In this tutorial we'll begin looking
at color adjustments.
I must state here that there's a big difference between adjusting
color for accuracy and enhancing it artificially to be something
it's not. Any color correction will be suspected if the results
fail to represent the color correctly or accurately.
said, I think it's good to know how easily color can be manipulated
so that there is some healthy scepticism for some images that look
too good to be true.
So, let's look at the simplest color correction method,
which is an overall tonal correction of the whole image. We'll
start with two images of the same cultivar. The top image is more
accurate. At least to my eye, this truly shows the color I see
in the garden. I understand this is subjective, but the color of
the second image appears too yellow and washed out - partly this
is the exposure and partly it's the color of the light at that
time of day - you'll notice the foliage too has a yellow cast to
Now, before we can begin we need to spend a moment talking about
color theory on a computer monitor versus the color theory we were
probably taught in art class. In art classes (and I have a BFA
Degree in Painting, so I have suffered through a few) they taught
us that the primary colors are Red, Yellow and Blue. Mix red and
yellow to get orange, mix yellow and blue to get green, and mix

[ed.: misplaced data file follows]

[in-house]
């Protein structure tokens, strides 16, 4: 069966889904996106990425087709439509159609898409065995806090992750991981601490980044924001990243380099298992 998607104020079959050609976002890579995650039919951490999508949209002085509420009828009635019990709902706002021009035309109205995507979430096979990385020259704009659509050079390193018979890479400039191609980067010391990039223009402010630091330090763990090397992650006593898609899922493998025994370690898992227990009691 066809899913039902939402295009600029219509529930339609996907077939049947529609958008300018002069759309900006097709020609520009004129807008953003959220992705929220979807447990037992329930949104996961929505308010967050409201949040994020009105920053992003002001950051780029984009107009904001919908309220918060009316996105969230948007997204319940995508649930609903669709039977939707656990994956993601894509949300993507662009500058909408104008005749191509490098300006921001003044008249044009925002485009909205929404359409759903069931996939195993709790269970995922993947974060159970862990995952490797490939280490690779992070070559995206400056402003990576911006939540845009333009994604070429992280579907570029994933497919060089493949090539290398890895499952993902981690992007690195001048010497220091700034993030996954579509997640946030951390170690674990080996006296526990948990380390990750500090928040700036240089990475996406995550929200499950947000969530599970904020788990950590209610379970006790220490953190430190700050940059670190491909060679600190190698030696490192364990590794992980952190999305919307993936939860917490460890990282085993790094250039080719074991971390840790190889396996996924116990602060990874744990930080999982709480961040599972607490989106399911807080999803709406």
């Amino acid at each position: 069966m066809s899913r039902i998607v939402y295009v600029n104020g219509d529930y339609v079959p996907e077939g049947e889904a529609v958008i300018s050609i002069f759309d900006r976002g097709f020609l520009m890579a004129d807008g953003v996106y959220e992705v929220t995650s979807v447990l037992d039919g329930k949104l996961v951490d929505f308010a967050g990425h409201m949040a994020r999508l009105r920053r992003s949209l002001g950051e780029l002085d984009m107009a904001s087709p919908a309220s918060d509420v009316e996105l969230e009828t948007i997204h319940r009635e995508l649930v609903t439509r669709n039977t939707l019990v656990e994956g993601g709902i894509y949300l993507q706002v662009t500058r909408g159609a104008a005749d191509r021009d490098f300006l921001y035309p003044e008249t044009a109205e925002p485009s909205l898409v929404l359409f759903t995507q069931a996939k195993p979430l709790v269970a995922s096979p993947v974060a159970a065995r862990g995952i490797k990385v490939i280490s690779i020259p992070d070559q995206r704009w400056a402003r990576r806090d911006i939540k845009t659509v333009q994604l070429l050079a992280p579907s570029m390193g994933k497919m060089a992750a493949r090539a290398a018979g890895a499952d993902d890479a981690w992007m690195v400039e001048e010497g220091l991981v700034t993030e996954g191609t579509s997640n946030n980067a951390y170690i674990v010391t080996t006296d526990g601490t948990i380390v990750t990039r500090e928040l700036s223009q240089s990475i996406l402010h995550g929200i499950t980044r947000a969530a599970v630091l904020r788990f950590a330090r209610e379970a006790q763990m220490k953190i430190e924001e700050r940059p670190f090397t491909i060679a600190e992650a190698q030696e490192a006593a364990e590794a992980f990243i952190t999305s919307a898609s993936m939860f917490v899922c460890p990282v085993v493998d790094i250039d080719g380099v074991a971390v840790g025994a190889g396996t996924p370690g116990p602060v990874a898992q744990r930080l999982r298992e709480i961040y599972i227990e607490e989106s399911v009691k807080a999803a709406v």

red and blue to get violet; the secondary colors. These, red, yellow
and blue, are are the primary colors for pigments. When we see
a red rubber ball, we see the color red because the pigments in
the covering on the ball absorb all the other colors and only reflect
back to our eyes the color red. This is sometimes called the subtractive
Computer monitors, however, use a completely different set of
primary colors, as does your TV set. The primary colors of light
are Red, Green and Blue; (thus RGB Monitors) the secondary colors
are yellow, cyan and magenta. Look closely at your color TV and
you'll see red, green and blue dots or stripes make up the image
(this works only on CRT TV sets, not LCD sets). TVs and computer
monitors create colors by mixing light. This is called the additive
So, in this case, we are not mixing pigments, we are mixing light.
In theory, if were were to mix red, yellow and blue pigments together
we should get black (it never works that way, it's a dark, muddy
brown). If we mix equal parts of red, green and blue light - we
get white. Using the RGB Model, to make magenta, we mix red and
blue light, to make make cyan we mix blue and green light and the
one that throws lots of people, to make yellow, we mix red and
Now, why is this important? We are going to try to correct the
color in the lower image. To 'fix' it, we need to shift the overall
color balance away from yellow - but what color do we add? You
pick the color on the opposite side of the color wheel - so, since
yellow is made up of red and green, the compliment is blue! So,
to adjust this photo, we'll be adding blue light to the image.
(Here I should mention too; I never adjust an original photo.
I open the file, do a Save As... and give it a new name and open
that file to adjust. I then have a record of what the photo originally
Photoshop and Photoshop Elements both have the tool we'll be using
in this tutorial. Open the picture you wish to adjust and then